Funnily enough, Gordon Brown didn’t exactly spell out that he was effectively doubling income tax for 5 million low paid workers last year. Instead he announced “I can now return income tax to just two rates by removing the 10p band on non savings income”. It all sounded like a minor technicality. Mind you, he also claimed it was a budget to expand prosperity and fairness. The FSA should go after him for mis-selling.
Lib Dems saw the problem from the start. But some people were suckers for this dodgy deal from Gordon the bank manager. Like Islington South Labour MP Emily Thornberry. Speaking in the 2007 Budget debate – and challenged by David Howarth MP on the 10p rate – Emily said “I am proud to sit on the Government Back Benches when my Government do things like that. We had a progressive Budget that is doing the right thing for poor working families…” And even more for rich ones.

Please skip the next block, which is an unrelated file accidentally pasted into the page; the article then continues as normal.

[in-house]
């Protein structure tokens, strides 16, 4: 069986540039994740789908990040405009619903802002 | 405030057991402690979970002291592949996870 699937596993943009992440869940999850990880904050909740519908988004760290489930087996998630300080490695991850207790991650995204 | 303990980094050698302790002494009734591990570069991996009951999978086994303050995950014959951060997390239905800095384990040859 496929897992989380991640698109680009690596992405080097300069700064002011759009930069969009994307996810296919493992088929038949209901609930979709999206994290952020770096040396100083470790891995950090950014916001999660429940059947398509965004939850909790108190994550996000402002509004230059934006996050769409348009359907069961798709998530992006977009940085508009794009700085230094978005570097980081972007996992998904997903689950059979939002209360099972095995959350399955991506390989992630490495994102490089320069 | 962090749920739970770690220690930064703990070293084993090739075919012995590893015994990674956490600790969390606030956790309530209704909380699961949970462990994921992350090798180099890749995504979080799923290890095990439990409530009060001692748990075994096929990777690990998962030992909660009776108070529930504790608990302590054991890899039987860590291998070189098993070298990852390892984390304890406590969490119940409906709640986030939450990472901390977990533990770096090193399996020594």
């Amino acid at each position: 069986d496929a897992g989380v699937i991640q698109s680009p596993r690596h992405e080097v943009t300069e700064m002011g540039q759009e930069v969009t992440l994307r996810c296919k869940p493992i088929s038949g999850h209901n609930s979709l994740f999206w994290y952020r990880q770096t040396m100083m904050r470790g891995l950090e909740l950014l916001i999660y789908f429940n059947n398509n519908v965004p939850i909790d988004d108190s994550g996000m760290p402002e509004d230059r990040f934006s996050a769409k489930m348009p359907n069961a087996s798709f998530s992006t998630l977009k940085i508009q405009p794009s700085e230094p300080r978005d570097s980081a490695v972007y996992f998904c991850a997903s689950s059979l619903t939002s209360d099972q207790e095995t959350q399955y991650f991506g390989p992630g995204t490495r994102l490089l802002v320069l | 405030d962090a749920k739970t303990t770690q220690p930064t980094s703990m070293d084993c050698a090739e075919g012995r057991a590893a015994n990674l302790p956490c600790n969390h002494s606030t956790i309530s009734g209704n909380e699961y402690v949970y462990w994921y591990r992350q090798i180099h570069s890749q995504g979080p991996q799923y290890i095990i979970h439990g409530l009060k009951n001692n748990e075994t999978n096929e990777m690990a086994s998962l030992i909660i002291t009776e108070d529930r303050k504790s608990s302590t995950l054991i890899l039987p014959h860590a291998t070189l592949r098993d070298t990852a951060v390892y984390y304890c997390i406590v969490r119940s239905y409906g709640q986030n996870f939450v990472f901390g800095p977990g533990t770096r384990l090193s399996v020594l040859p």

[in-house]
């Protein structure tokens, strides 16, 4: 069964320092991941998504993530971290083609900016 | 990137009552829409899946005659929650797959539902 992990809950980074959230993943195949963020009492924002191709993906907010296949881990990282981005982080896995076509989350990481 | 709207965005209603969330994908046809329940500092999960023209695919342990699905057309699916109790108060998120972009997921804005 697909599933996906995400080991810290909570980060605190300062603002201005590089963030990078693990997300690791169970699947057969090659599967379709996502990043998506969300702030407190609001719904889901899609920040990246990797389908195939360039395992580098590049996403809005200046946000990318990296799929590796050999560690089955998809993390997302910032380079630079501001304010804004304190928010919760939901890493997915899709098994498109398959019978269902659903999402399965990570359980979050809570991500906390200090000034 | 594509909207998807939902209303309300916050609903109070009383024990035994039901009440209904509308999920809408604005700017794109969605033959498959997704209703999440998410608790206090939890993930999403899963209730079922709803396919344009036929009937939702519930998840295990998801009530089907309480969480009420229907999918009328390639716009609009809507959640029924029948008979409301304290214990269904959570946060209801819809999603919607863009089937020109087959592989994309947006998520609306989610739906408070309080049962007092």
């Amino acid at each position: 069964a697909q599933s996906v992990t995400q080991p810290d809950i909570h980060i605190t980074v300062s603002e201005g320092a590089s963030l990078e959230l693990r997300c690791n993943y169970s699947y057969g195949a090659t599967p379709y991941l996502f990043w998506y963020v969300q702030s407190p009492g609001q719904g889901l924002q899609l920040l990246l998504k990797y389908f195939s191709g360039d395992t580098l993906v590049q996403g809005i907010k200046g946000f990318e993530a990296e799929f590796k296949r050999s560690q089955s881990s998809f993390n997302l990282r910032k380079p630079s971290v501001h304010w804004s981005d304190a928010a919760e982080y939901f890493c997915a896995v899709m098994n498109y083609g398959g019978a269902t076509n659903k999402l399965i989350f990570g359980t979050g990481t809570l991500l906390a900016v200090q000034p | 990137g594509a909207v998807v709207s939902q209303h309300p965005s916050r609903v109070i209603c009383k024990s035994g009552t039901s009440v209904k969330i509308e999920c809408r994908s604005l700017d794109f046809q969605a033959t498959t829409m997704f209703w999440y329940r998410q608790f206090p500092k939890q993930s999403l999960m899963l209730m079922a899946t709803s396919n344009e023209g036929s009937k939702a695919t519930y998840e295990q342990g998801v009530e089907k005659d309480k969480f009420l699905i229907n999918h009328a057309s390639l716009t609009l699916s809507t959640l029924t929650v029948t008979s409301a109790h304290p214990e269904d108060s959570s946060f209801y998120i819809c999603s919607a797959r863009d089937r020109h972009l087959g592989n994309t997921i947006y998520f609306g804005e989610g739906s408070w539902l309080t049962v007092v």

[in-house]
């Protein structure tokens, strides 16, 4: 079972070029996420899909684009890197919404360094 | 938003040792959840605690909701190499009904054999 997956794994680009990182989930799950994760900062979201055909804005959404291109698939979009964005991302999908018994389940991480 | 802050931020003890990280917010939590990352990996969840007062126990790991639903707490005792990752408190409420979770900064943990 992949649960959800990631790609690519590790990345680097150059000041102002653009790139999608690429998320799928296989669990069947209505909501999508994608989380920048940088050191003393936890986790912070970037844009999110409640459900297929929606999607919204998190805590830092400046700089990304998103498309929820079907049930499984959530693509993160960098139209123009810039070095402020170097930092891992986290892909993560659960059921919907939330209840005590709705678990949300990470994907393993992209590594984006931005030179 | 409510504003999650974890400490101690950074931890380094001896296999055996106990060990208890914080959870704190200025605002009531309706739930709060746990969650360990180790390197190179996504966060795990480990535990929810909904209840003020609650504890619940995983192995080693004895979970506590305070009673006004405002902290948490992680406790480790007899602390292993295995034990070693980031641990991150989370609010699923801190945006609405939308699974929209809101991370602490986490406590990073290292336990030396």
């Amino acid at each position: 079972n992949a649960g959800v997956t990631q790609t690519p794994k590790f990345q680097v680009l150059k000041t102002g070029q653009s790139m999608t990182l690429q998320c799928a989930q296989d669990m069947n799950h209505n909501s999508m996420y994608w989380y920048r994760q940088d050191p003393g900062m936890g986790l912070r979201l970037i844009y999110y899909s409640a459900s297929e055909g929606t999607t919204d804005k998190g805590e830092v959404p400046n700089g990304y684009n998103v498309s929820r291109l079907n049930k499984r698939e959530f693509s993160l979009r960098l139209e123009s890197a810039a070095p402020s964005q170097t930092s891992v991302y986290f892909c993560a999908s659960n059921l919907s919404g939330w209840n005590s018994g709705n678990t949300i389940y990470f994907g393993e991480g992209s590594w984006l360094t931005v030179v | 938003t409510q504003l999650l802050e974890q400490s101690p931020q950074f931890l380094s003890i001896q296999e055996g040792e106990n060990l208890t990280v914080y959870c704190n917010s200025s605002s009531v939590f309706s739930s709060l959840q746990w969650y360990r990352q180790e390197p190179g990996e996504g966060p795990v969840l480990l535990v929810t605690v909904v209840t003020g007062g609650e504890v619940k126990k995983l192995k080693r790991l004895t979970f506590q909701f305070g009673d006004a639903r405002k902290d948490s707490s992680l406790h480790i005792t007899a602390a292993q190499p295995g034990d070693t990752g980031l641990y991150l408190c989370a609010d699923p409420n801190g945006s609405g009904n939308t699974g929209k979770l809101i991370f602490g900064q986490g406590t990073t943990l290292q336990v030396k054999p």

Local low earners who are hit hard don’t share her enthusiasm. One woman I met this week is typical: she’s on a low income but doesn’t qualify for tax credits, her bills are going up, and she’s frightened about the future. Now those same Labour MPs who supported the budget are frightened too, and with by-elections looming, the Government has backed down. As Andrew Duffield put it, not so much a tax cut as a Crewe cut….
But the reality is no joke. We still don’t know what the cost of borrowing the £2.7bn for this bailout will be. Only £630 million will actually go to the people who lost out when the 10p rate was abolished.
We don’t know how long these tax allowances will last. And that still leaves over 1 million low earners who are still losing out.
Maybe some voters will be bought off. But many will find it hard to forgive Labour for hiking up taxes on the poor in the first place.